Which Bible characters do you think expressed such qualities?
David (David and Goliath, King David) for one. I read something by Professor Elie Wiesel (1986 Nobel Peace Prize winner) who said what made David the chosen one wasn't consistency or follow-through but his willingness to learn. I think that concept really sounded right to me. David made mistake after mistake, but he was always willing to learn, to be corrected. We also see such willingness in the New Testament. It took Simon Peter, the "rock" upon which Jesus built his church (Matt 16:18), awhile to understand what Jesus was teaching. But in the end, he got it! Jesus never doubted him, never lost patience with him. He did speak sharply to Peter sometimes, but Jesus continued to hope and to expect good things and right thinking from Peter. Such qualities expressed by David or by Peter make a good Christian or a good Jew or a good planetary geologist.

How have you used the Bible in your experiences?
I rely on it every hour of every day! I constantly have to ask divine Mind, another name for God, what I am supposed to be doing, especially when I'm confused, don't understand something, or wonder which way to go. I got into this field by a very circuitous route. My undergraduate degree is in Political and Military Science from the U.S. Naval Academy. My first Masters degree is in Classical Philosophy and Liberal Arts from St John's College in Santa Fe, NM, where both the collegiate and masters level classes are based entirely on the Great Books of the Western Cannon. It was only after all this that I found that I was interested in becoming a scientist and geologist.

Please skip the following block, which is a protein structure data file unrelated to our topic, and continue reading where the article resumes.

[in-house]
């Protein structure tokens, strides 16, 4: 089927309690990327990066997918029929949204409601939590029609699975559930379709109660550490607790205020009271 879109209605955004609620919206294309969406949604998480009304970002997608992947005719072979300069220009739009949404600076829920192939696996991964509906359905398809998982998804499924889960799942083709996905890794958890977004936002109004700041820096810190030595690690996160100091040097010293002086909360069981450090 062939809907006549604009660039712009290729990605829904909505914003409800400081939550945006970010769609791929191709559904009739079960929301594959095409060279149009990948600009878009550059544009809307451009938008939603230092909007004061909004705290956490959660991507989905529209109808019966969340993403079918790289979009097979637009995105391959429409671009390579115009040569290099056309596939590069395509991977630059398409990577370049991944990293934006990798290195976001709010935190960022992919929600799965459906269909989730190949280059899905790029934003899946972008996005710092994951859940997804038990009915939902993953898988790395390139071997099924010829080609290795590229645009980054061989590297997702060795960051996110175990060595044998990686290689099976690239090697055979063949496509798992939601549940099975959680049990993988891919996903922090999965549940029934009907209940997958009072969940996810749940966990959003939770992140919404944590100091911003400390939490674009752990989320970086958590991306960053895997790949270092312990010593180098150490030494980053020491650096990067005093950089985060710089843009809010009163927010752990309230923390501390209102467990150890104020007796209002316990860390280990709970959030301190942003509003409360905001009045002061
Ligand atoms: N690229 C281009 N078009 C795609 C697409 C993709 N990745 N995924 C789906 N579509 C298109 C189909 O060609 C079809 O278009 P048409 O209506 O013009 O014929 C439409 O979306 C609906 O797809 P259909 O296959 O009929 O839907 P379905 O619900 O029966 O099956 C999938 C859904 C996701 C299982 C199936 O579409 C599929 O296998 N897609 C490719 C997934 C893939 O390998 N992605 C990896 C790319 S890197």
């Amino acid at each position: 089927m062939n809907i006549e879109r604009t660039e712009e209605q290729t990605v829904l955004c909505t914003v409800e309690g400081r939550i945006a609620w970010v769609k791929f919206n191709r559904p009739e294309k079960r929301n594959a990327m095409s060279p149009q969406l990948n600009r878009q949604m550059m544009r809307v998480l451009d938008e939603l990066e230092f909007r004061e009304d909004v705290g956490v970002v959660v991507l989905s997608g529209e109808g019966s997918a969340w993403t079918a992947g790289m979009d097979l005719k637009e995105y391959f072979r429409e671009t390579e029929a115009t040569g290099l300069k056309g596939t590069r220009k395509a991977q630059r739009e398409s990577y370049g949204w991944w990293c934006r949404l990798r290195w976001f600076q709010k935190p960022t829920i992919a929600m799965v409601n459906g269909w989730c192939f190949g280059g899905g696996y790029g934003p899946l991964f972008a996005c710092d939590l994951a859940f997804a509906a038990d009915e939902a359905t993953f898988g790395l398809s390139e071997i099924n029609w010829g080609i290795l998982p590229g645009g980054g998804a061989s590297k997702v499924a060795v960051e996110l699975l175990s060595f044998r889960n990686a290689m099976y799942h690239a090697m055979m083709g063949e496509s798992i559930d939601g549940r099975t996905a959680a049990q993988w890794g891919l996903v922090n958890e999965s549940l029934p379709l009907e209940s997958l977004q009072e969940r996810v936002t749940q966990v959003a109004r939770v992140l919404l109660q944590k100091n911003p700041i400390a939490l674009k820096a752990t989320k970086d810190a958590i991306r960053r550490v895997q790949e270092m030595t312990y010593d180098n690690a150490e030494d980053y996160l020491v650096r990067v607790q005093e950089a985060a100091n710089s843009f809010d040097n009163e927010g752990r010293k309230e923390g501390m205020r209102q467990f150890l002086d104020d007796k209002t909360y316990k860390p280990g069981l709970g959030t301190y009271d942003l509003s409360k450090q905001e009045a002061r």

How did you change directions like that?
Well, I was relying on God. That's the answer. That's why I just listen for the right way to do things, for the best way to take my unique set of skills and knowledge and use them to help solve scientific problems, advance science, and bless my fellow man. I lean on the divine Mind to express the intelligence necessary in this line of work, which also requires me to express the love so fully expressed by Jesus. This is particularly important because, by nature, science is now a fundamentally collaborative endeavor. Science requires a lot of teamwork, which is very different from one or two centuries ago.

What demands are placed on the scientist now that science is such a "collaborative endeavor"?
There seem to be in this field, as in every field of endeavor, conflicts of personality and emotional disagreements. That emotionalism is mitigated to a certain degree by the demands of scientific thinking, but it's still there because science is still a human endeavor. So I have to "watch and pray" (Mark 13:33, 14:38), as Jesus told us, and stay on guard so I don't let anger, frustration, or emotionalism get in the way, especially since science now requires so much collaboration.